Formation of azole-resistant Candida albicans by mutation of sterol 14-demethylase P450.
The sterol 14-demethylase P450 (CYP51) of a fluconazole-resistant isolate of Candida albicans, DUMC136, showed reduced susceptibility to this azole but with little change in its catalytic activity. Twelve nucleotide substitutions, resulting in four amino acid changes, were identified in the DUMC136 CYP51 gene in comparison with a reported CYP51 sequence from a wild-type, fluconazole-susceptible C. albicans strain. Seven of these substitutions, including all of those causing amino acid changes, were located within a region covering one of the putative substrate recognition sites of the enzyme (SRS-1). Polymorphisms within this region were observed in several C. albicans isolates, and some were found to be CYP51 heterozygotes. Among the amino acid changes occurring in this region, only an alteration of Y132 was common among these fluconazole-resistant isolates, which suggests the importance of this residue to the fluconazole resistance of the target enzyme. DUMC136 and another fluconazole-resistant isolate were homozygotes with respect to CYP51, although the typical wild-type, fluconazole-susceptible C. albicans was a CYP51 heterozygote. These findings suggest that part of the fluconazole-resistant phenotype of C. albicans DUMC136 was acquired through a mutation-prone area of CYP51, an area which might promote the formation of fluconazole-resistant CYP51, along with a mechanism(s) which allows the formation of a homozygote of this altered CYP51 in this diploid pathogenic yeast. (+info)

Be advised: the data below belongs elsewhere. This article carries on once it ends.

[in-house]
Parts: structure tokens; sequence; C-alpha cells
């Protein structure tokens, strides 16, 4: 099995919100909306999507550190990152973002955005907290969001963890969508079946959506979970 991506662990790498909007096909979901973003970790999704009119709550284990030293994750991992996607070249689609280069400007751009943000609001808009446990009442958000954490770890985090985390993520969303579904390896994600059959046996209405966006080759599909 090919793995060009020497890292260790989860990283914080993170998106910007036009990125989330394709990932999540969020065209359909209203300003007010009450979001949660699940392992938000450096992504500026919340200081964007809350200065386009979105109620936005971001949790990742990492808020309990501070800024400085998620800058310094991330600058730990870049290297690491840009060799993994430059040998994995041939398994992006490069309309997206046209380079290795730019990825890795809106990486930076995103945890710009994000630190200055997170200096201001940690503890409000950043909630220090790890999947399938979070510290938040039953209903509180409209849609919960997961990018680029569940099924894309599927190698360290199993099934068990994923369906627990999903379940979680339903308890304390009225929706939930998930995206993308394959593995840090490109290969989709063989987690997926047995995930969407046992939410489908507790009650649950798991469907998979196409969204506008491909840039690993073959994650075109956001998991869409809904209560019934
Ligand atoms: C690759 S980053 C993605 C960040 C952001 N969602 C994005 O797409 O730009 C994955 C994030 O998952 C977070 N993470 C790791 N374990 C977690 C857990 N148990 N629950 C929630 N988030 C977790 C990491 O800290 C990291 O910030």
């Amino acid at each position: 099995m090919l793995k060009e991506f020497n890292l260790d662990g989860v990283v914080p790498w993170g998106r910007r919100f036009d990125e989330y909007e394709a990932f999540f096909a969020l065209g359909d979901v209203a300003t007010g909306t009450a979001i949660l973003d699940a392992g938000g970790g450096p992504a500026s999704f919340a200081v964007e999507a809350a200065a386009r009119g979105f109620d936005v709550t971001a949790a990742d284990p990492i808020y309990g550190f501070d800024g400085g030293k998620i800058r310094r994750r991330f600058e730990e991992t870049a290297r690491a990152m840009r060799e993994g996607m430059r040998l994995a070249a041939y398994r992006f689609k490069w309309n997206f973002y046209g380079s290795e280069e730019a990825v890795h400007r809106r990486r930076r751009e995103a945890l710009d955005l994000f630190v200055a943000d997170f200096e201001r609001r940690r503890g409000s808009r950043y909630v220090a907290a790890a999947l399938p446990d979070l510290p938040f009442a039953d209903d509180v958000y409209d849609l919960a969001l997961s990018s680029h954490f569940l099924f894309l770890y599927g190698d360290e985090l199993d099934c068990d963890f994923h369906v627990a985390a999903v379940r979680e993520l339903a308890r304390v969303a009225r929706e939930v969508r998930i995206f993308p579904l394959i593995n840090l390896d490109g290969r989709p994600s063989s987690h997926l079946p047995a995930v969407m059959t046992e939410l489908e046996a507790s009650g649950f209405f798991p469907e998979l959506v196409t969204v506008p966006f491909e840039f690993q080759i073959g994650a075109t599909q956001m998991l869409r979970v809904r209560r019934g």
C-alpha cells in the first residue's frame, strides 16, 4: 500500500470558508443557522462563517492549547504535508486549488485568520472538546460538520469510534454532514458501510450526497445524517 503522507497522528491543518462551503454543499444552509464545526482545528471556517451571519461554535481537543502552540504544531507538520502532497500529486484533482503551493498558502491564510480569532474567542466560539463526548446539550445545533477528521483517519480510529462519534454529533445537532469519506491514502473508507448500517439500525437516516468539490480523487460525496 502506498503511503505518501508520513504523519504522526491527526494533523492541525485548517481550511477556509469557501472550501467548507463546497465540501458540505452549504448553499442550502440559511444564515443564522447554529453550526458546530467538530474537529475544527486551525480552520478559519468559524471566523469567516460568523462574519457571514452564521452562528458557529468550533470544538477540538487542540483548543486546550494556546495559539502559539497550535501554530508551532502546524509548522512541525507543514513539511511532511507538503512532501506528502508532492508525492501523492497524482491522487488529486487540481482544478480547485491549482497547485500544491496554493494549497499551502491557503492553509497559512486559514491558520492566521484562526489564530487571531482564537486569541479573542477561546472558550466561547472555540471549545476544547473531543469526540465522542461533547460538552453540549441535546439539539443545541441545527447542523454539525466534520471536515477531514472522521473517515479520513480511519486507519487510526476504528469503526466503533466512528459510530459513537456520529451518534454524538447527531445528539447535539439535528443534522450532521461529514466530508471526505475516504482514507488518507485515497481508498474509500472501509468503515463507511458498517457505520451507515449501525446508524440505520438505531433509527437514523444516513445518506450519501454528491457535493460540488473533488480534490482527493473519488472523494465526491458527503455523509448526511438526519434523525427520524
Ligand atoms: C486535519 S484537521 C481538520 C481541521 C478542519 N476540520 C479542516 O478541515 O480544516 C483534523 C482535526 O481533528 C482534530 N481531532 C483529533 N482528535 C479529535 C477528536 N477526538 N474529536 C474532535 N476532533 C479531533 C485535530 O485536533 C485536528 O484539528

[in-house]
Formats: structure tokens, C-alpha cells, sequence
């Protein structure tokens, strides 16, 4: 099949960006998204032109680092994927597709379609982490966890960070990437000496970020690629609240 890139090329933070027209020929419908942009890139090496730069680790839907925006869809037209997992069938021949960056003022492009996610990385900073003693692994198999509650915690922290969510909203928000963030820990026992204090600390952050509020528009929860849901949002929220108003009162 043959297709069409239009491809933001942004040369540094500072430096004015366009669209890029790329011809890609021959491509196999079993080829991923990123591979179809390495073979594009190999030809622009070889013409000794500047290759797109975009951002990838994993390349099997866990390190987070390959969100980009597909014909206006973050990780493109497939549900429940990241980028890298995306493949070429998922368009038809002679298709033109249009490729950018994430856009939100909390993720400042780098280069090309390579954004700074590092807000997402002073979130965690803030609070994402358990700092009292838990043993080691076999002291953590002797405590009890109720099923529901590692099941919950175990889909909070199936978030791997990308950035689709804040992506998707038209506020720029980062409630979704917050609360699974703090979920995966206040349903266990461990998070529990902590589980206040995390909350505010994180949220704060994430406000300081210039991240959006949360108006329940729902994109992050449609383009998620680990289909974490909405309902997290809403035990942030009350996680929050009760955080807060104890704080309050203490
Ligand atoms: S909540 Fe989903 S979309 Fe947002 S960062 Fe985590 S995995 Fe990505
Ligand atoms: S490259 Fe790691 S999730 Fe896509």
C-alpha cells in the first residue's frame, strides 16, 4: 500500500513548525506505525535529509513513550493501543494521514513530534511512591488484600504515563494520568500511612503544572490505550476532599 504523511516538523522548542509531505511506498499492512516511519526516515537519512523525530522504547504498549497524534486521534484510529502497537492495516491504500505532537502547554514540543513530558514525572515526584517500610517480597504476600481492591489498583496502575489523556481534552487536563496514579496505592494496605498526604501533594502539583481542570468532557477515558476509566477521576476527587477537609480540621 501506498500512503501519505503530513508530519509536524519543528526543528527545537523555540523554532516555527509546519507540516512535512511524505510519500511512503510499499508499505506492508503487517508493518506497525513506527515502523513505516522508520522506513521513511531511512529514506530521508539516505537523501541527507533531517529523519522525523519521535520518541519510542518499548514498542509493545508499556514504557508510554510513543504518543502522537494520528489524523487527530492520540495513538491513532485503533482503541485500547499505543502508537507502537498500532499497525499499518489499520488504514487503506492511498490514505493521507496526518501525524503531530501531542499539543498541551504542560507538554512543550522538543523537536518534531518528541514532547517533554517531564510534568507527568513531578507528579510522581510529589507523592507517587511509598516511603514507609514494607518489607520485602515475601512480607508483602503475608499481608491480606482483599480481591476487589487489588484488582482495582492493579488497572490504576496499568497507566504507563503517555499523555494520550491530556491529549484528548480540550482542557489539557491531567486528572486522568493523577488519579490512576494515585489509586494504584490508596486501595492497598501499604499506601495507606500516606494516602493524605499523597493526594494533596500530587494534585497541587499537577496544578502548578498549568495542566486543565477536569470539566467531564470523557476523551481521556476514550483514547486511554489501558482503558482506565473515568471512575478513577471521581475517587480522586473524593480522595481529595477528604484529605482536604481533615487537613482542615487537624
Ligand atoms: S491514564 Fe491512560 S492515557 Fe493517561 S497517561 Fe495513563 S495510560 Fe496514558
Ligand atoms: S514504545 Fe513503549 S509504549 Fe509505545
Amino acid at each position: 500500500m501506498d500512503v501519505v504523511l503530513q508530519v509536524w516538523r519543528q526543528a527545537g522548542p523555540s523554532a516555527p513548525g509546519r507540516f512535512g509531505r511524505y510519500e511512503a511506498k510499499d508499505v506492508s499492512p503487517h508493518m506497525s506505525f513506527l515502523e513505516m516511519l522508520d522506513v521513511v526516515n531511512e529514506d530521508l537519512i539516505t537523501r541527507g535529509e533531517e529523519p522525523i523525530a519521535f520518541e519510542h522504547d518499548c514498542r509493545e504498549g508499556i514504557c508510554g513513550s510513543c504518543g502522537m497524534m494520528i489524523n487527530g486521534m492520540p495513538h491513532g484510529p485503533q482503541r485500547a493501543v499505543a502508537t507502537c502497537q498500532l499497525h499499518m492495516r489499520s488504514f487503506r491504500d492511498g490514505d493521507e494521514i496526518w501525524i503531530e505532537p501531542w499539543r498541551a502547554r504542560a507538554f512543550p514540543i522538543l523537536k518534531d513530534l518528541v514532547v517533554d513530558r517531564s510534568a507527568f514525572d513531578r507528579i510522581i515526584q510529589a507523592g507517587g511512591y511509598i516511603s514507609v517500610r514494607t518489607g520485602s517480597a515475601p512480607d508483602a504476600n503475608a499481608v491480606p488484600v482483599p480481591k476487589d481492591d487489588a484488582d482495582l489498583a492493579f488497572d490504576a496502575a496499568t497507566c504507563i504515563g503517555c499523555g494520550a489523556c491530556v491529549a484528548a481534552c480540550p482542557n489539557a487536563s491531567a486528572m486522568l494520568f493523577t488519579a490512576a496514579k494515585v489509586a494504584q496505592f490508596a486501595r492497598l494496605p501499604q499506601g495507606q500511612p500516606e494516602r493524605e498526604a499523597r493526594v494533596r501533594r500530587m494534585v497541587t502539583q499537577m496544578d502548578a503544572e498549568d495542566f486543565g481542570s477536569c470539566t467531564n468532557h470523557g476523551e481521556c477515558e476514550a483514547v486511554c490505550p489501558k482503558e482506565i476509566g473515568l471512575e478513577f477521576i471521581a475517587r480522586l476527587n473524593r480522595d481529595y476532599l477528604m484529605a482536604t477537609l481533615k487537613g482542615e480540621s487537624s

Comprehensive evaluation of isoprenoid biosynthesis regulation in Saccharomyces cerevisiae utilizing the Genome Reporter Matrix.
Gene expression profiling is rapidly becoming a mainstay of functional genomic studies. However, there have been relatively few studies of how the data from expression profiles integrate with more classic approaches to examine gene expression. This study used gene expression profiling of a portion of the genome of Saccharomyces cerevisiae to explore the impact of blocks in the isoprenoid biosynthetic pathway on the expression of genes and the regulation of this pathway. Approximately 50% of the genes whose expression was altered by blocks in isoprenoid biosynthesis were genes previously known to participate in the pathway. In contrast to this simple correspondence, the regulatory patterns revealed by different blocks, and in particular by antifungal azoles, was complex in a manner not anticipated by earlier studies. (+info)
Optimized expression and catalytic properties of a wheat obtusifoliol 14alpha-demethylase (CYP51) expressed in yeast. Complementation of erg11Delta yeast mutants by plant CYP51.